27 Jun

All you need to know about kitchens in rental properties

Posted 27/06/2019 by: Reeds Rains

Family sat at the kitchen table

Kitchens in rented properties are a different proposition from the kitchen you might want to install in your own home, so the first thing to bear in mind is that you don’t need to – nor should you! - go overboard and spend a fortune. Most tenants are simply looking for a well-equipped kitchen that’s easy to keep looking clean and tidy.

From your perspective, bear in mind the kitchen is a well-used room, so fittings and décor need to be hard-wearing. Invest in strong base units with adjustable support legs, then plain, solid cupboard doors with good-quality hinges. Choose a counter surface that won’t show marks easily, such as laminate or an engineered stone composite. Bear in mind that laminate is not heat resistant, so it may be better to spend a little more on something that will stay looking good for longer.

You should be able to get a good mid-range kitchen from either a trade supplier like Howdens, or DIY outlets such as B&Q or Wickes, for around £3,500. Lifespan-wise, it should last around 15 years before you might need to replace cupboard doors and the counter top.

Use specialist kitchen paint on the walls and ceiling to minimise the chance of mould and stains – this should only be a few pounds more expensive than standard room paint – and have easy-to-wipe splashbacks, paying particular attention to the areas behind the hob and the sink. You will probably need to redecorate the kitchen every 3 to 5 years.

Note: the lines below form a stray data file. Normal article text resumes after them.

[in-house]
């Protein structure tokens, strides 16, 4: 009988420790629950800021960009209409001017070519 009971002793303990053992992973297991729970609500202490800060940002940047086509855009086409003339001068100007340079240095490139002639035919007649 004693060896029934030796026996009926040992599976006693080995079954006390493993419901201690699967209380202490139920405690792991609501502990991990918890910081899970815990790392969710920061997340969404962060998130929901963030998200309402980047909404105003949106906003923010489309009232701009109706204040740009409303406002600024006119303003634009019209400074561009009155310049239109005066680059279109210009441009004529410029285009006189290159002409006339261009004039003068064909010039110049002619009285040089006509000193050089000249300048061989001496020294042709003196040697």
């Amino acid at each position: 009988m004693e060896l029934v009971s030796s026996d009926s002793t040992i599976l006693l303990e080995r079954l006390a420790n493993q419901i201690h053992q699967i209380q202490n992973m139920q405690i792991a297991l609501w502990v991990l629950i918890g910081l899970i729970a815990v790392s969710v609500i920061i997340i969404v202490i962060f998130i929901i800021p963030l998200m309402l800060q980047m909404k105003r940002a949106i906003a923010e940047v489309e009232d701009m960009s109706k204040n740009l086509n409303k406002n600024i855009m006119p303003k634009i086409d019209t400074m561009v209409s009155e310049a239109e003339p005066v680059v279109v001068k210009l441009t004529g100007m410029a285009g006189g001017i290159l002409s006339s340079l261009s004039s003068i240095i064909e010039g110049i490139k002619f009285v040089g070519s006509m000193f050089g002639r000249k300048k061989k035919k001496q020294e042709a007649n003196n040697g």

Pick a medium to dark-coloured tiled floor, which will be easy to clean and should last well, concealing marks that occur through normal usage over time.

In terms of fittings and electrical equipment, even if a property is unfurnished, tenants these days will expect:

  • Oven and hob
  • Fridge-freezer
  • Microwave
  • Washing machine

The cost of these items can vary greatly, from a few hundred to over a thousand pounds, but the important thing is to buy according to the usage each is likely to get. The cheapest electrical appliances may only last a few years and you want to keep your tenants as happy as possible, so we’d recommend going for a mid-range price. It’s often helpful to speak to your plumber and electrician and take their advice. If you’d like any recommendations for local tradesmen or suppliers, just call into your nearest Reeds Rains branch.

Alternatively, book a FREE lettings review

Sources:

https://www.granddesignslive.com/resources/home-improvements/821-choosing-the-best-kitchen-worktop-for-your-budget

https://www.dulux.co.uk/en/products/dulux-easycare-bathroom-soft-sheen?h=gold&product=69923&id=49307&color-name=Ivory%20Lace&color-rgb=F7EDDA&fl-stickey=1&color-id=353264&cccid=1915072

https://forums.landlordzone.co.uk/forum/energy-efficiency-epc-design-repair-improve/51803-a-new-kitchen